Therefore, İmamoğlu and Yavaş, who are not members of the Grand National Assembly, can legally continue their duties as Mayors if they are appointed as Vice Presidents regardless of workload and political implications.
There is no such rule that the membership of Metropolitan Mayors will be terminated if they are appointed as Vice Presidents or Ministers. Therefore, according to the Constitution, İmamoğlu and Yavaş can continue to perform both their duties as Vice Presidents and their duties as Metropolitan Mayors at the same time.
There is no obstacle to their appointment in the Constitution, and I explain below how that is also the case with Metropolitan and Municipal law.
No restriction on Metropolitan Municipal Law
Article 17 of the Law No. 5216 on Metropolitan Municipalities, which lists the tasks that metropolitan mayors cannot perform, does not contain any statement that would prevent İmamoğlu and Yavaş from becoming Vice Presidents. Similarly, there is no obstacle in Article 37 of the Law No. 5393 on Municipalities, which lists the tasks that municipal mayors in general cannot perform.
The provisions of the 2nd paragraph of Article 37, which is identical to the 3rd paragraph of the aforementioned Article 17 up to the semicolon, are quite clear:
“Metropolitan and District Mayors cannot hold a position in the management and control organs of political parties during the continuation of their duties; they cannot be the president or a member of the executive board of professional sports clubs.”
As can be seen, the duty of Vice President is not among the tasks that Mayors cannot perform.
Metropolitan Municipal Law: no automatic termination of mayorship on appointment as deputy president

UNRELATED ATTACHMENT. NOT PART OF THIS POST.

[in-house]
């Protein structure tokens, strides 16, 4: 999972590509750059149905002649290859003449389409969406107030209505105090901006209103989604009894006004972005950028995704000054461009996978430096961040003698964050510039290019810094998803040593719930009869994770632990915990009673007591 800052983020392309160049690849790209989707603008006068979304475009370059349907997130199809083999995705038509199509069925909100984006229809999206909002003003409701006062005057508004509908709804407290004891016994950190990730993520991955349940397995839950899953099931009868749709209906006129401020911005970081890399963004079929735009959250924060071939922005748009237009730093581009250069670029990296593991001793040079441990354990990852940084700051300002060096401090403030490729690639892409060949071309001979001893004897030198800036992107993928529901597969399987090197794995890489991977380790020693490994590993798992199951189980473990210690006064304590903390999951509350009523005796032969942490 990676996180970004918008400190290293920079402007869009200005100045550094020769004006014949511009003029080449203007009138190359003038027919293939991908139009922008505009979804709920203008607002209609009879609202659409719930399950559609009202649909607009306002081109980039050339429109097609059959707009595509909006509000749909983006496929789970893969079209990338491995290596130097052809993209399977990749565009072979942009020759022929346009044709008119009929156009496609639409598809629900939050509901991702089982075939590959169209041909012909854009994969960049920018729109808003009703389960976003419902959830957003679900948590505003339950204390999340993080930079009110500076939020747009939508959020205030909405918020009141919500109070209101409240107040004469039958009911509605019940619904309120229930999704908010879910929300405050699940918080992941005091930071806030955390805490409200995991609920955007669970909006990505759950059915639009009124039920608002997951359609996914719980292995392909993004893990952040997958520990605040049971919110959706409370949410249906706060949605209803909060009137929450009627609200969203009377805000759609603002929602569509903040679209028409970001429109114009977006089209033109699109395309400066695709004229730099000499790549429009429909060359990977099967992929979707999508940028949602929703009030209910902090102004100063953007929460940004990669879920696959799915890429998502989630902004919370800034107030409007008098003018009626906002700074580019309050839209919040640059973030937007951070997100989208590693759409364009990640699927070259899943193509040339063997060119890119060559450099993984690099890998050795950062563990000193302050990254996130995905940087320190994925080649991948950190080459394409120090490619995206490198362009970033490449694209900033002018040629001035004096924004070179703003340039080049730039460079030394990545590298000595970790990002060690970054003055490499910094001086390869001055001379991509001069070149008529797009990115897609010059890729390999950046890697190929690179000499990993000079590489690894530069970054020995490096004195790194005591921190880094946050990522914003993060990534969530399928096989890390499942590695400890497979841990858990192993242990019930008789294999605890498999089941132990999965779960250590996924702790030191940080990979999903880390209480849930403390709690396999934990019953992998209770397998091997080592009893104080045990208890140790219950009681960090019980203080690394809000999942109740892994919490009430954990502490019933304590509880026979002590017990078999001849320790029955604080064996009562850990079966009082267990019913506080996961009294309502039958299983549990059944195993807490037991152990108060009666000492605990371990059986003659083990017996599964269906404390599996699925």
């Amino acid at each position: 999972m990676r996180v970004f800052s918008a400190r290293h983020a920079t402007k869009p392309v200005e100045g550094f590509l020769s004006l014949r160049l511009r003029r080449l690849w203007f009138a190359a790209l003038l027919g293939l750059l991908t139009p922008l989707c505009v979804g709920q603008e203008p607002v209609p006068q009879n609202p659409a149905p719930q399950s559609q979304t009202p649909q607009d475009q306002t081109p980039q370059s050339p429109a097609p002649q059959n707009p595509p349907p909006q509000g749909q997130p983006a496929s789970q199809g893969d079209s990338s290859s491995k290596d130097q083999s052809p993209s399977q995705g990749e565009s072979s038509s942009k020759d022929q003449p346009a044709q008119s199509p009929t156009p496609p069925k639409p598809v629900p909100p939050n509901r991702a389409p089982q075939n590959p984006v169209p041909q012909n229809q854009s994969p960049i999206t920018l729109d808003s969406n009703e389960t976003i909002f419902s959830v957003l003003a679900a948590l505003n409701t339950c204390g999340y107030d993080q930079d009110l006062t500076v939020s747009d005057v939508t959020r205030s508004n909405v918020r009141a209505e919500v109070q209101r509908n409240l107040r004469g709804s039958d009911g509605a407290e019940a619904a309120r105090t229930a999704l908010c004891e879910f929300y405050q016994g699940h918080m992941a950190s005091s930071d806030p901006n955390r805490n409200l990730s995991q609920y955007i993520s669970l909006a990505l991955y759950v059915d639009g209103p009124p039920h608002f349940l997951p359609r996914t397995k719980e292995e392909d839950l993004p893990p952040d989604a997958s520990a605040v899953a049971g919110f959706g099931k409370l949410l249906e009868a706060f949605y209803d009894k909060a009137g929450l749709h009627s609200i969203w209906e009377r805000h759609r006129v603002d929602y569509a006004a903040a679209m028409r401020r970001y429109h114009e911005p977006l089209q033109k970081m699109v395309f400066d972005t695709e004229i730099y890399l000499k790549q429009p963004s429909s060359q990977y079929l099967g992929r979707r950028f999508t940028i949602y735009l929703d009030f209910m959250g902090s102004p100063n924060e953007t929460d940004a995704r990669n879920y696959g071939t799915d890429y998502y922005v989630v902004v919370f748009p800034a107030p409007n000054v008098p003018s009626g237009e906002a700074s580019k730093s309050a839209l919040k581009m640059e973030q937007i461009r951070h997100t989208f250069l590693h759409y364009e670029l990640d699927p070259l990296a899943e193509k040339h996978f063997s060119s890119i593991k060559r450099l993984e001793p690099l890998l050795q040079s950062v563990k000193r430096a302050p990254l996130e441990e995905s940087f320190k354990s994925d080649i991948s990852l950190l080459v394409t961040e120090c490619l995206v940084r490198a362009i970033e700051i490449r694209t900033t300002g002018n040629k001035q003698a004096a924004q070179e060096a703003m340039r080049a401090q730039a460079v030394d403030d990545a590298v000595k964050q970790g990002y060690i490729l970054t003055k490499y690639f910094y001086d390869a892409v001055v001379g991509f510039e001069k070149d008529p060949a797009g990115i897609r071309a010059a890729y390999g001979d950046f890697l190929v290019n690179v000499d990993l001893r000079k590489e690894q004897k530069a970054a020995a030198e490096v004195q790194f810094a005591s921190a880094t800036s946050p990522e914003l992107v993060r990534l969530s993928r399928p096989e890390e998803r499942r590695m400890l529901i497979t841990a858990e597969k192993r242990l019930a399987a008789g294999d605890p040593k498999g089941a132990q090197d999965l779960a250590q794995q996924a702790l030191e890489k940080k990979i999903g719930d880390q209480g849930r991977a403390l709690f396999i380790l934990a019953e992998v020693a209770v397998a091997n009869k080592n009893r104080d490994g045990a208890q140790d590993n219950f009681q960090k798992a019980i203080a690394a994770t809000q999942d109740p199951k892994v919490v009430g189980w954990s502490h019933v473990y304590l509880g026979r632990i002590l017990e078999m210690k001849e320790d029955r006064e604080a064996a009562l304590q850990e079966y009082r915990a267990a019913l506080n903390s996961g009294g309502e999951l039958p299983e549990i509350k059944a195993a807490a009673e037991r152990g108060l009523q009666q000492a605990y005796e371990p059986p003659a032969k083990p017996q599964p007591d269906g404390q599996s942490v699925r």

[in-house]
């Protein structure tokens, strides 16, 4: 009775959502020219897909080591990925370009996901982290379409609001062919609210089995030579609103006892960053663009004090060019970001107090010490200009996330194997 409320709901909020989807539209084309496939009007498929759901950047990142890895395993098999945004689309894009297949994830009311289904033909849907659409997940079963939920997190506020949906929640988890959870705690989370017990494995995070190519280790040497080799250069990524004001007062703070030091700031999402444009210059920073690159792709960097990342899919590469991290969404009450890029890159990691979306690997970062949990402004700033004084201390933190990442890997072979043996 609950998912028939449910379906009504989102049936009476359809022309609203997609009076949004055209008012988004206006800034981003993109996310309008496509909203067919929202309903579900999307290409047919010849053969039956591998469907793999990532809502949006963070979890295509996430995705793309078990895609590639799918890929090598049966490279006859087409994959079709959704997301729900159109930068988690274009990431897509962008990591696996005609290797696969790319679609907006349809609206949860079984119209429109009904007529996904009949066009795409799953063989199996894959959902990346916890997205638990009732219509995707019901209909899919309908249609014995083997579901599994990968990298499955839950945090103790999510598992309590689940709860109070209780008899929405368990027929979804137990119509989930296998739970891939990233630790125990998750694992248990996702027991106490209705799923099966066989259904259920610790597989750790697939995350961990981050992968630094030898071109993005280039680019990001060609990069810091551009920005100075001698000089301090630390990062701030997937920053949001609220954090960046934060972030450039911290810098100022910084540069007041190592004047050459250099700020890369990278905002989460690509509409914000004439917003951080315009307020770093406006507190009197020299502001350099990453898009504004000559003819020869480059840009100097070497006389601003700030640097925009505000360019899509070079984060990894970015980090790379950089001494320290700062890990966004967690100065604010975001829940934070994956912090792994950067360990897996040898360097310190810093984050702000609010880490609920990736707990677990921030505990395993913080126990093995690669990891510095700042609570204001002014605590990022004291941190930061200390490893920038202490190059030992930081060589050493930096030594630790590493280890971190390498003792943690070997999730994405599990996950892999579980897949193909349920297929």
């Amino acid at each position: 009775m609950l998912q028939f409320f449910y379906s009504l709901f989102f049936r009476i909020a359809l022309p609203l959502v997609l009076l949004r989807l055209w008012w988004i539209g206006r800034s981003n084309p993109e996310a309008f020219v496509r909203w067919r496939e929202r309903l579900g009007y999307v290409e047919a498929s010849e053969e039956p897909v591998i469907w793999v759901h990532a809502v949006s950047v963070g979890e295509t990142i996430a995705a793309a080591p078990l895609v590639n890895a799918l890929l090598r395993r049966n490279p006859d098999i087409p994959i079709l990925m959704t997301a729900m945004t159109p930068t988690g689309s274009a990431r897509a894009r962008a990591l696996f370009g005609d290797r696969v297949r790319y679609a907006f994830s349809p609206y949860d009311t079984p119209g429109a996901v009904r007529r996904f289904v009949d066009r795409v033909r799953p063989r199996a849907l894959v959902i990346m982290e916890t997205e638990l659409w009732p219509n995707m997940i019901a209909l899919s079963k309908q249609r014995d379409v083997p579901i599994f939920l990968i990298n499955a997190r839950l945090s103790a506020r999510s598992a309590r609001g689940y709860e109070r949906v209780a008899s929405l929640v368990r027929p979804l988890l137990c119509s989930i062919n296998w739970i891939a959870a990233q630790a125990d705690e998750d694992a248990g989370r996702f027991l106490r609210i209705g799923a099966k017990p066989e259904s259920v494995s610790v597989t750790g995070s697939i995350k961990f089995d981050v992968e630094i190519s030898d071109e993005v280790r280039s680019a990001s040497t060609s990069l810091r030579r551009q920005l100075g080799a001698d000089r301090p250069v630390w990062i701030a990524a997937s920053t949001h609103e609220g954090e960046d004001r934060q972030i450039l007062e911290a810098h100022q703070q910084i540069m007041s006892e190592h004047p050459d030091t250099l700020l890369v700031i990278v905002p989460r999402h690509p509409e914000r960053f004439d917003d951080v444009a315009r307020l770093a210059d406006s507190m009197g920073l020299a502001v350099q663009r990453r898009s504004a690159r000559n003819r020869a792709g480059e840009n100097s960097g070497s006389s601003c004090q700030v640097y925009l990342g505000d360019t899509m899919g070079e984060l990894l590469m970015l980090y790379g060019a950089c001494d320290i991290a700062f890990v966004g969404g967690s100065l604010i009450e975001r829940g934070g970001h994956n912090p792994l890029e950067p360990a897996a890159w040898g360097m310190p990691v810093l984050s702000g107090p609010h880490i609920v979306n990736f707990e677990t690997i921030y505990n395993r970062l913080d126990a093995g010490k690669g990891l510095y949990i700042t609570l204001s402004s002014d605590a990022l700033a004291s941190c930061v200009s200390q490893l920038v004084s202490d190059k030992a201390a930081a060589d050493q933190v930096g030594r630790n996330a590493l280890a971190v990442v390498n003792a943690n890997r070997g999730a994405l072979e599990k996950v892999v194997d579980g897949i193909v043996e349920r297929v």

According to Article 20 of the Metropolitan Municipality Law and Article 44 of the Municipal Law, the mayorship of a municipality ends automatically in cases of death or resignation, or if the mayor:
- a) leaves his/her duty for more than twenty consecutive days without excuse
- b) loses his/her eligibility to be elected
- c) is medically documented as being unable to continue his/her duty due to an illness or disability
- d) participates in actions and activities leading to the dissolution of the municipal council, in which case the mayorship ends with a decision from the Council of State upon the request of the Ministry of Interior Affairs.
There is no provision stating that the term of office of metropolitan mayors will automatically end or that it will be terminated by a Council of State decision if they are elected as vice presidents.
Mr. Uçum’s contradiction
Mr. Uçum, who did not find any constitutional violation when elected mayors in South-eastern provinces were dismissed and replaced by appointed civil servants such as governors and district governors who represent the central administration, is contradicting himself by calling the appointment of mayors to the central administration unconstitutional.
If İmamoğlu and Yavaş accept the appointment as vice presidents while serving as metropolitan mayors, they will have accepted a second public duty. Uçum, who finds this to be contrary to the Constitution without any legal basis. It is clear from the contradictions in Mr. Uçum’s arguments that what they claim is the Constitution’s position on the matter at hand is no more than convenient reasoning and has no legal basis at all.
Mr. Uçum is registered with the Istanbul 2nd Bar with registry number 2044. The 2n Bar was established on 30 September 2020.
NOTE: Lawyer Uğur Kızılca, who sent a letter to our writer Mehmet Gün, stated that his client Mehmet Uçum resigned from his duties as a lawyer in over 3000 lawsuits and execution files in 2015 when he was elected as a member of parliament, closed his tax registration, and reported the situation to the Istanbul Bar Association on June 15, 2015. He argued that the article was written with political motivation and was not correct.
Edited and Translated by Charles Ediz Gün